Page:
AMES, Iowa -- How long does it take to disassemble a house, transport it halfway across the country and reconstruct it to exact specifications?
For traditional homes, the answer might be months or even years. Thanks to the Interlock House's unique design, the Iowa State University Solar Decathlon Team will accomplish this feat in the span of about three weeks, in time for the Oct. 8 start of the Department of Energy's Solar Decathlon competition on the National Mall in Washington, D.C.
The team will begin deconstructing the Interlock House during the week of Sept. 14, when four trailer trucks used for transporting the house to Washington will arrive at the construction site. Among the first tasks will be packing up the house's energy-efficient appliances and specially designed wooden furniture, much of which will be placed into crates.
After that, the real fun begins.
Led by Project Manager Aaron Brncich, the team will then commence to strategically -- and carefully -- take apart the house itself. In order to reduce the risk of fracturing during the trip, the team will remove the majority of the house's windows -- along with the adjustable, paneled glass Nanawall surrounding the sun porch. Team members will also disconnect and store the roof's photovoltaic panels and evacuated-tube thermal energy collectors to ensure that they are not damaged during transport.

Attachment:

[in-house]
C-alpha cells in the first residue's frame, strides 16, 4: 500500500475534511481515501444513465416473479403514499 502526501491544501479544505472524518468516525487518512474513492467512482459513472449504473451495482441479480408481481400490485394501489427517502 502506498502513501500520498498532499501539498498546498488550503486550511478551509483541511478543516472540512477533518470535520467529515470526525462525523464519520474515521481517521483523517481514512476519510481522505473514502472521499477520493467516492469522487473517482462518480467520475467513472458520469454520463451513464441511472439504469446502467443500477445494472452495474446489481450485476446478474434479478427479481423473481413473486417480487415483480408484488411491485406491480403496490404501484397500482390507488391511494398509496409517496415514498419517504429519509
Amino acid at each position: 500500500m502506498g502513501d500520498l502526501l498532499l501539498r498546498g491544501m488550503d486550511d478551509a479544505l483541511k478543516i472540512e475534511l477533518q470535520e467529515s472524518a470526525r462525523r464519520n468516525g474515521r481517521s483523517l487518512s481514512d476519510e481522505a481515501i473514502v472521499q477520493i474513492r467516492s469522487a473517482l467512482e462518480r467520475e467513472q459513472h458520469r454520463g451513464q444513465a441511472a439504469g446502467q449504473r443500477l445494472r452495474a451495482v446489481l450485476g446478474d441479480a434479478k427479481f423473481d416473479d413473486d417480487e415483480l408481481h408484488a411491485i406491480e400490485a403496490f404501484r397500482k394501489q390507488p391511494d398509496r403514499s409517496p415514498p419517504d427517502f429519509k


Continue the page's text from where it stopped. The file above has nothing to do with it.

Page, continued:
And, they will remove the house's roof and siding before detaching the dwelling's walls from the ceilings, floors and each another. The Interlock House's forward-thinking, modular design will allow many demarcated segments of the house to be separated, using nothing more than a simple utility knife.
Although faculty leader Ulrike Passe anticipates that surprises will inevitably arise during these final stages before the competition, she believes the team will clear any hurdles in stride.
"It will be a very interesting and challenging process, because none of us have ever had to tackle an assignment like this," said Passe, who is an assistant professor of architecture. "But I think we are well prepared, and the students who are doing this have always, while they were building the house, thought about how to take it apart."
Throughout the week of Sept. 21, a crane will lift pairs of the Interlock House's six primary modules -- essentially the left, middle and right sections of the structure -- onto separate trailers. Because the modules measure between 13 and 14 feet wide, and will overhang the eight-by-six-foot trailers, the drivers must exercise caution while navigating the 1,000-mile trek to the nation's capital. The modules will be strapped down and wrapped in waterproof tarps to prevent movement and damage. The house's decking will be loaded onto the final trailer.
On Monday, Sept. 28, the four trucks will depart Ames on what is expected to be a three-day journey to Washington. The team will be given a week to rebuild the Interlock House on the National Mall, where it will compete against 19 other homes and be viewed by tens of thousands of spectators, as well as media worldwide.